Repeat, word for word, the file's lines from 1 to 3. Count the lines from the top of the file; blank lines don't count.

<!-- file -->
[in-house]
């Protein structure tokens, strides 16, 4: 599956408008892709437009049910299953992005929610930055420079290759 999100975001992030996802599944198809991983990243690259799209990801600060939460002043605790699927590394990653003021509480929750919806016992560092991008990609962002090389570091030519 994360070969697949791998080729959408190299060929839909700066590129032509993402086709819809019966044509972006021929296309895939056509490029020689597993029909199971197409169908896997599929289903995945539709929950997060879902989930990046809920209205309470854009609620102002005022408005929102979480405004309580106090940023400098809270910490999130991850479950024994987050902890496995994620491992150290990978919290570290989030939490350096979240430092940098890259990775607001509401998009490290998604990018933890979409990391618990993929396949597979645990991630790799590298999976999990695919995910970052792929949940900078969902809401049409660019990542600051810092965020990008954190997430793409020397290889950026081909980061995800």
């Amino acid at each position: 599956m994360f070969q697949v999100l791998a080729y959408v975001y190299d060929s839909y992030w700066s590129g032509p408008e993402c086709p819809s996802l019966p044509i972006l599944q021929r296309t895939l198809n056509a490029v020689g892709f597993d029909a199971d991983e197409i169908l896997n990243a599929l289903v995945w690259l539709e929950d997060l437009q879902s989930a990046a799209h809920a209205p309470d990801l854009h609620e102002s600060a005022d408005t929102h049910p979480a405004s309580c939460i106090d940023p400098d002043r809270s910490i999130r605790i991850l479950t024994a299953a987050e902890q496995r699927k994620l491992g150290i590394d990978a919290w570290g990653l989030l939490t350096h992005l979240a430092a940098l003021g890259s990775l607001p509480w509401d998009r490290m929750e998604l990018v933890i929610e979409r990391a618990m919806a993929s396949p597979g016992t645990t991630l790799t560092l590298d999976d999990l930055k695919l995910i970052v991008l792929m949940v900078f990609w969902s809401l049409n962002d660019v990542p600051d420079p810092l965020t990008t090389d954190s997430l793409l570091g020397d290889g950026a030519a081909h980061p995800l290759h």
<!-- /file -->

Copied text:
[in-house]
């Protein structure tokens, strides 16, 4: 599956408008892709437009049910299953992005929610930055420079290759 999100975001992030996802599944198809991983990243690259799209990801600060939460002043605790699927590394990653003021509480929750919806016992560092991008990609962002090389570091030519 994360070969697949791998080729959408190299060929839909700066590129032509993402086709819809019966044509972006021929296309895939056509490029020689597993029909199971197409169908896997599929289903995945539709929950997060879902989930990046809920209205309470854009609620102002005022408005929102979480405004309580106090940023400098809270910490999130991850479950024994987050902890496995994620491992150290990978919290570290989030939490350096979240430092940098890259990775607001509401998009490290998604990018933890979409990391618990993929396949597979645990991630790799590298999976999990695919995910970052792929949940900078969902809401049409660019990542600051810092965020990008954190997430793409020397290889950026081909980061995800």
């Amino acid at each position: 599956m994360f070969q697949v999100l791998a080729y959408v975001y190299d060929s839909y992030w700066s590129g032509p408008e993402c086709p819809s996802l019966p044509i972006l599944q021929r296309t895939l198809n056509a490029v020689g892709f597993d029909a199971d991983e197409i169908l896997n990243a599929l289903v995945w690259l539709e929950d997060l437009q879902s989930a990046a799209h809920a209205p309470d990801l854009h609620e102002s600060a005022d408005t929102h049910p979480a405004s309580c939460i106090d940023p400098d002043r809270s910490i999130r605790i991850l479950t024994a299953a987050e902890q496995r699927k994620l491992g150290i590394d990978a919290w570290g990653l989030l939490t350096h992005l979240a430092a940098l003021g890259s990775l607001p509480w509401d998009r490290m929750e998604l990018v933890i929610e979409r990391a618990m919806a993929s396949p597979g016992t645990t991630l790799t560092l590298d999976d999990l930055k695919l995910i970052v991008l792929m949940v900078f990609w969902s809401l049409n962002d660019v990542p600051d420079p810092l965020t990008t090389d954190s997430l793409l570091g020397d290889g950026a030519a081909h980061p995800l290759h």